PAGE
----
Is there a risk to trying to help a brother in sin (Rom 2:1-5)?
Should you bring more than two or three with you in confronting a brother or sister living in sin?
What is the sin that leads to death?
All Have Sinned
Romans 3:23 “For all have sinned and fall short of the glory of God.”
Romans chapter 3 tells us there is little doubt that none are good and none can be saved by their own goodness. In fact, “the wages of sin is death, but the free gift of God is eternal life in Christ Jesus our Lord” (Rom 6:23) so that free gift gets us off death row and we can’t lie to ourselves; every one of us were sitting there; all condemned we because every one of us have fallen infinitely short of God’s holiness and glory. All we had earned by our life were the wages of our sins and that is eternal separation from God but for those who have trusted in Christ, there sins were taken away, as the psalmist writes, “as far as the east is from the west, so far does he remove our transgressions from us” (Psalm 103:12) which means they are gone forever.
Why does Paul call them “wages?”
Are we all about the same distance as in being short of God’s glory?
Do most people believe they’re sinners?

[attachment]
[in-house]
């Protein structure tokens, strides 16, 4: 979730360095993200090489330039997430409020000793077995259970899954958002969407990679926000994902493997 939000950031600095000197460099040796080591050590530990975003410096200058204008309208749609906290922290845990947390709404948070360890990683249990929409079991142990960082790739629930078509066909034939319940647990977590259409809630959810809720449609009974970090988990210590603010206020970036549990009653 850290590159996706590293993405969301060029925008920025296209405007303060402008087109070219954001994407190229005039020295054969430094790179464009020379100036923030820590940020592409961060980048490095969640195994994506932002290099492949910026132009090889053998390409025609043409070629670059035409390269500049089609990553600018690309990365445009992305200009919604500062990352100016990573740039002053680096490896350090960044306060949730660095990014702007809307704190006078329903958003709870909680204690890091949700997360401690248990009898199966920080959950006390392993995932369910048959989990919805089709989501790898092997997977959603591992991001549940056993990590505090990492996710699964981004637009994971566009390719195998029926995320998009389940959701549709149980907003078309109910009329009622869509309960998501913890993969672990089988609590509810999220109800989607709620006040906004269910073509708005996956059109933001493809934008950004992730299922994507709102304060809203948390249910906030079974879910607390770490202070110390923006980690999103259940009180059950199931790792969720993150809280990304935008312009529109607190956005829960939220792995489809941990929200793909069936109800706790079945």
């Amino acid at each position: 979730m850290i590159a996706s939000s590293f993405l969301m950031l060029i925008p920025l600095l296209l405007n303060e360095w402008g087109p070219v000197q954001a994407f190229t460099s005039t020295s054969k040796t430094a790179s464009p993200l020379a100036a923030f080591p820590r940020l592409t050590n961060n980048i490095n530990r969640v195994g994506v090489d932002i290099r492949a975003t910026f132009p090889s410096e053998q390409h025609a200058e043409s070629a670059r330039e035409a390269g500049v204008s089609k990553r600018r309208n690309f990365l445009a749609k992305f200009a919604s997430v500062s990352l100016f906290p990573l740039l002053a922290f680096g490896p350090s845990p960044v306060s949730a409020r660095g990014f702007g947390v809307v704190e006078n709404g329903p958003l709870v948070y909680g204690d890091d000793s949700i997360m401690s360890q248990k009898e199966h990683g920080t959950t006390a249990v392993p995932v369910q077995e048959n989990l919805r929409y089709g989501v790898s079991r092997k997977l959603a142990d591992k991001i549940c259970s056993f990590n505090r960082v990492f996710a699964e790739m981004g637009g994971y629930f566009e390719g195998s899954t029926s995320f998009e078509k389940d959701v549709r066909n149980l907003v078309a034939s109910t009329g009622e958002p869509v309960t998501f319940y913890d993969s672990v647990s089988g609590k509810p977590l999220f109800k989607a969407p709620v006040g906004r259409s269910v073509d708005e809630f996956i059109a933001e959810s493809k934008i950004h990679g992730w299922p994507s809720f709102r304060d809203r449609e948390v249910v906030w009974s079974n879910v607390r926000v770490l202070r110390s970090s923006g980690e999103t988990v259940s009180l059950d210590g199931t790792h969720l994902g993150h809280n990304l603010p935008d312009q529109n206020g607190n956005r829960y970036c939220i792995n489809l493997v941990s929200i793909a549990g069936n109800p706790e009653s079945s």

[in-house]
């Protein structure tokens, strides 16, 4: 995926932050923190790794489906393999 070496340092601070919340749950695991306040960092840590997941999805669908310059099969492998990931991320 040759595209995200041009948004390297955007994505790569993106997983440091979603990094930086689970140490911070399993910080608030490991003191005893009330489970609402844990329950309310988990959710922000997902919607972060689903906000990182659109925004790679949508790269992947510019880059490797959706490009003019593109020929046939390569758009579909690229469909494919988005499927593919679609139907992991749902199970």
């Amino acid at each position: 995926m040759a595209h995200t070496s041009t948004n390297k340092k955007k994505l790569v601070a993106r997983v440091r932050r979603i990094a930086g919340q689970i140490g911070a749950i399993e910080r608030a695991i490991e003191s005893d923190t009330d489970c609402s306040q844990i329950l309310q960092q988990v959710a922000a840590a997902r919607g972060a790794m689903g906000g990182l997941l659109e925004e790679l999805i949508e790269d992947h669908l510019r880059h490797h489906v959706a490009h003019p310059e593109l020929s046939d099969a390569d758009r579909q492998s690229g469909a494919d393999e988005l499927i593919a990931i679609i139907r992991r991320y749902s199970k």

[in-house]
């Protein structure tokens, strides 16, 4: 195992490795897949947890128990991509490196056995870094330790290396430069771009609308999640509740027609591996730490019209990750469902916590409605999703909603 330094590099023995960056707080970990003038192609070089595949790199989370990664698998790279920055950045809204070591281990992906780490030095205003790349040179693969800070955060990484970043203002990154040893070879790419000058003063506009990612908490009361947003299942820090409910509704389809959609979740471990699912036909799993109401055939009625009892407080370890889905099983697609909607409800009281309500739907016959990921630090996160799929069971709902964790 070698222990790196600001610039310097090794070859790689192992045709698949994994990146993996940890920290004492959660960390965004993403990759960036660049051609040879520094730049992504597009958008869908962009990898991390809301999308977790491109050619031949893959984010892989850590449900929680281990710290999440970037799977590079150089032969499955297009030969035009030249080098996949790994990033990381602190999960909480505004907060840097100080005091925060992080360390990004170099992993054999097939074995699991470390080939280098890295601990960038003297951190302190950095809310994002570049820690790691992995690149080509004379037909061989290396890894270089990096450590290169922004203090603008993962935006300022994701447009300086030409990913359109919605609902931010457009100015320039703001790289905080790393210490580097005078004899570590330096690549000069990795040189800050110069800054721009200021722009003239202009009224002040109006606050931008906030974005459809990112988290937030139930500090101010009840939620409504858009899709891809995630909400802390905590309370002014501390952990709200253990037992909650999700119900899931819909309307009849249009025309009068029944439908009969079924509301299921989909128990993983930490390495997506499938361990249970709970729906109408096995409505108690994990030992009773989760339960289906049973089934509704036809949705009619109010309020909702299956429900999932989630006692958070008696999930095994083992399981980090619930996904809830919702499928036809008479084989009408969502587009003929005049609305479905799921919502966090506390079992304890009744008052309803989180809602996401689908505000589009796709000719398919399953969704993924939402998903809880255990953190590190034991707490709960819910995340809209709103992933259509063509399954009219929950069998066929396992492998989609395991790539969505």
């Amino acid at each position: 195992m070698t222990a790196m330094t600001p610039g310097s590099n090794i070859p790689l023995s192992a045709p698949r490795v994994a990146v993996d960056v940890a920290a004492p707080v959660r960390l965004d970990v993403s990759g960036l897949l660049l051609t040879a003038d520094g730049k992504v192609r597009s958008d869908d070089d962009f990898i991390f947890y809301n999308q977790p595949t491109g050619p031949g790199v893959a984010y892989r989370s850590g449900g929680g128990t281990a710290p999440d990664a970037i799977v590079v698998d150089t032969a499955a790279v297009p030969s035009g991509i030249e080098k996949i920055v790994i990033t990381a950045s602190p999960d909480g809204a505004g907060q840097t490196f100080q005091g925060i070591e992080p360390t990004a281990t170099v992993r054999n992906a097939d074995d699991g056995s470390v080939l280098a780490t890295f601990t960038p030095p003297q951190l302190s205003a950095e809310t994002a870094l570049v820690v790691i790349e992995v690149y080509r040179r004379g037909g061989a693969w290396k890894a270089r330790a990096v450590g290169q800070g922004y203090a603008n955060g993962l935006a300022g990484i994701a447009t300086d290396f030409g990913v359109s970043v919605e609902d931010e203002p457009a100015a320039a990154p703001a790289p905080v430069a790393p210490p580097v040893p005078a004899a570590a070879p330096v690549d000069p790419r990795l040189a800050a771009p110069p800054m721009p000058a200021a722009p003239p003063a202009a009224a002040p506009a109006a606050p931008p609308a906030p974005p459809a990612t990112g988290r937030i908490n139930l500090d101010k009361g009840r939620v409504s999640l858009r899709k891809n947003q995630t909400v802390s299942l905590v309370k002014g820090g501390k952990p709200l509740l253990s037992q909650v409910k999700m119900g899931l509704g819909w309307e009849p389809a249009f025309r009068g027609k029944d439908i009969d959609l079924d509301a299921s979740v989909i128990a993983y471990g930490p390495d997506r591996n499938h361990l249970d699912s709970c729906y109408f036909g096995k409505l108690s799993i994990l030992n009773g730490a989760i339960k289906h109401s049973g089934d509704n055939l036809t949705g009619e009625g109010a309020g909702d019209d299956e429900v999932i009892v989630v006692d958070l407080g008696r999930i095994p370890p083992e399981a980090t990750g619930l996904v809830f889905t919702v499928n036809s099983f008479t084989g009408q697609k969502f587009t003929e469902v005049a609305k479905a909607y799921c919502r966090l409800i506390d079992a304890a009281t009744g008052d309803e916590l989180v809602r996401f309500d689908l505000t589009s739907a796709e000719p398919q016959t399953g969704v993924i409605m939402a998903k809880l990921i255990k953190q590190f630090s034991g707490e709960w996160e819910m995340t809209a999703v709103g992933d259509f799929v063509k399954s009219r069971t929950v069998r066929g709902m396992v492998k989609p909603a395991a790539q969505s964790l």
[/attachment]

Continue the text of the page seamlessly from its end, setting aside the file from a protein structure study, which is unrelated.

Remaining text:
The Righteousness of God
Second Corinthians 5:21 “For our sake he made him to be sin who knew no sin, so that in him we might become the righteousness of God.”
I believe I saved the best for last because we had been separated by God because of our sins (Isaiah 59:2) but Jesus ended that separation just as the temple curtain was torn by His own torn and tormented body on the cross. He satisfied the wrath of God that He previously had on us before repentance and faith. Now, because of Jesus, we can be seen as having the righteousness of Christ because Jesus, Who knew no sin, became sin for us. That’s 100% glorifying God in our salvation. We can’t lift one finger to add to is (Eph 2:9). The righteousness of Christ is imputed on our behalf and so our righteousness is not our own but that of Jesus Christ!
Is the command to evangelize in these verses; 2nd Cor 5:19-20?
Do you feel you have the righteousness of Christ?
How does the Father see you now?
I urge you in your study to look at all of the Bible verses and read them aloud in the class so that you can get the most out of this lesson on sin and a very important point that Paul wrote was “Blessed are those whose lawless deeds are forgiven, and whose sins are covered; blessed is the man against whom the Lord will not count his sin” (Rom 4:7). If their sins haven’t been omitted and paid for by Christ’s shed blood then everyone who refuses to believe will have to pay for their own sins (Rev 20:12-15; 21:8). God doesn’t desire that at all but rather that each person would come to repentance and be saved (2nd Pet 3:9).
Why don’t more people trust in Christ?
What keeps them from repenting?
Are your sins covered?
What has changed in your understanding about sin in this lesson?
Article by Jack Wellman
Jack Wellman is Pastor of the Mulvane Brethren Church in Mulvane Kansas. Jack is also the Senior Writer at What Christians Want To Know whose mission is to equip, encourage, and energize Christians and to address questions about the believer’s daily walk with God and the Bible. You can follow Jack on Google Plus or check out his book Teaching Children the Gospel available on Amazon.